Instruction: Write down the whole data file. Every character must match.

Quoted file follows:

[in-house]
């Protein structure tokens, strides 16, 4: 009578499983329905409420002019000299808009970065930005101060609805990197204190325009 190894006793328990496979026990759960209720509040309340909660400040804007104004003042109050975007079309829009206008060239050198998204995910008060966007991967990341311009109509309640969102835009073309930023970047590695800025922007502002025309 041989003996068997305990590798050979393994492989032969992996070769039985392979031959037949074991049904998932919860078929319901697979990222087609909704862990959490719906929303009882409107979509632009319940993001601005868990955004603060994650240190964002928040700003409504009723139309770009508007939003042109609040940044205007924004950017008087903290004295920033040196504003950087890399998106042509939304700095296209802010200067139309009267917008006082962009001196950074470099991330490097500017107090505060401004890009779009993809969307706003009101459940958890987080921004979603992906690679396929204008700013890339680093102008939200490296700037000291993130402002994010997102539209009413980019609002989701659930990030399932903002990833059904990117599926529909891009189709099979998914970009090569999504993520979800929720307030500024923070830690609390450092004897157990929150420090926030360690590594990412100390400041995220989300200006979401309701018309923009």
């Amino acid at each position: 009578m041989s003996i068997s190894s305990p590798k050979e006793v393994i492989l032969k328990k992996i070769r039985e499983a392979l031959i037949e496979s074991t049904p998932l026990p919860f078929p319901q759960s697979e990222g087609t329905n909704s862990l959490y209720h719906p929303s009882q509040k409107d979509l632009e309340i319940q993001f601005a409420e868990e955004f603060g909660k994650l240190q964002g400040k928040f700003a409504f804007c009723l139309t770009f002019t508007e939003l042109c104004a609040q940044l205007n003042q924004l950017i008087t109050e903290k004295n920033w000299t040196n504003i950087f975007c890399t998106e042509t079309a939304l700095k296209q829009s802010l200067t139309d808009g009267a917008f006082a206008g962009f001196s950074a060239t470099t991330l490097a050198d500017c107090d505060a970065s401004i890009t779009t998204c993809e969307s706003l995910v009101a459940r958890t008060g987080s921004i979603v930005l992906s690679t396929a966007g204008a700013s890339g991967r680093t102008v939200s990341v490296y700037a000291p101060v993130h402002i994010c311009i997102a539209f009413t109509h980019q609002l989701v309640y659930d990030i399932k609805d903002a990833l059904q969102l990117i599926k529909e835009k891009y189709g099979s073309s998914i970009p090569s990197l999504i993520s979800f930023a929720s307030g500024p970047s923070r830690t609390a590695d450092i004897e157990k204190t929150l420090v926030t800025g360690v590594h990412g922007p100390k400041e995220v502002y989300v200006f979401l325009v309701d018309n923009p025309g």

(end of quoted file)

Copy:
[in-house]
């Protein structure tokens, strides 16, 4: 009578499983329905409420002019000299808009970065930005101060609805990197204190325009 190894006793328990496979026990759960209720509040309340909660400040804007104004003042109050975007079309829009206008060239050198998204995910008060966007991967990341311009109509309640969102835009073309930023970047590695800025922007502002025309 041989003996068997305990590798050979393994492989032969992996070769039985392979031959037949074991049904998932919860078929319901697979990222087609909704862990959490719906929303009882409107979509632009319940993001601005868990955004603060994650240190964002928040700003409504009723139309770009508007939003042109609040940044205007924004950017008087903290004295920033040196504003950087890399998106042509939304700095296209802010200067139309009267917008006082962009001196950074470099991330490097500017107090505060401004890009779009993809969307706003009101459940958890987080921004979603992906690679396929204008700013890339680093102008939200490296700037000291993130402002994010997102539209009413980019609002989701659930990030399932903002990833059904990117599926529909891009189709099979998914970009090569999504993520979800929720307030500024923070830690609390450092004897157990929150420090926030360690590594990412100390400041995220989300200006979401309701018309923009």
């Amino acid at each position: 009578m041989s003996i068997s190894s305990p590798k050979e006793v393994i492989l032969k328990k992996i070769r039985e499983a392979l031959i037949e496979s074991t049904p998932l026990p919860f078929p319901q759960s697979e990222g087609t329905n909704s862990l959490y209720h719906p929303s009882q509040k409107d979509l632009e309340i319940q993001f601005a409420e868990e955004f603060g909660k994650l240190q964002g400040k928040f700003a409504f804007c009723l139309t770009f002019t508007e939003l042109c104004a609040q940044l205007n003042q924004l950017i008087t109050e903290k004295n920033w000299t040196n504003i950087f975007c890399t998106e042509t079309a939304l700095k296209q829009s802010l200067t139309d808009g009267a917008f006082a206008g962009f001196s950074a060239t470099t991330l490097a050198d500017c107090d505060a970065s401004i890009t779009t998204c993809e969307s706003l995910v009101a459940r958890t008060g987080s921004i979603v930005l992906s690679t396929a966007g204008a700013s890339g991967r680093t102008v939200s990341v490296y700037a000291p101060v993130h402002i994010c311009i997102a539209f009413t109509h980019q609002l989701v309640y659930d990030i399932k609805d903002a990833l059904q969102l990117i599926k529909e835009k891009y189709g099979s073309s998914i970009p090569s990197l999504i993520s979800f930023a929720s307030g500024p970047s923070r830690t609390a590695d450092i004897e157990k204190t929150l420090v926030t800025g360690v590594h990412g922007p100390k400041e995220v502002y989300v200006f979401l325009v309701d018309n923009p025309g």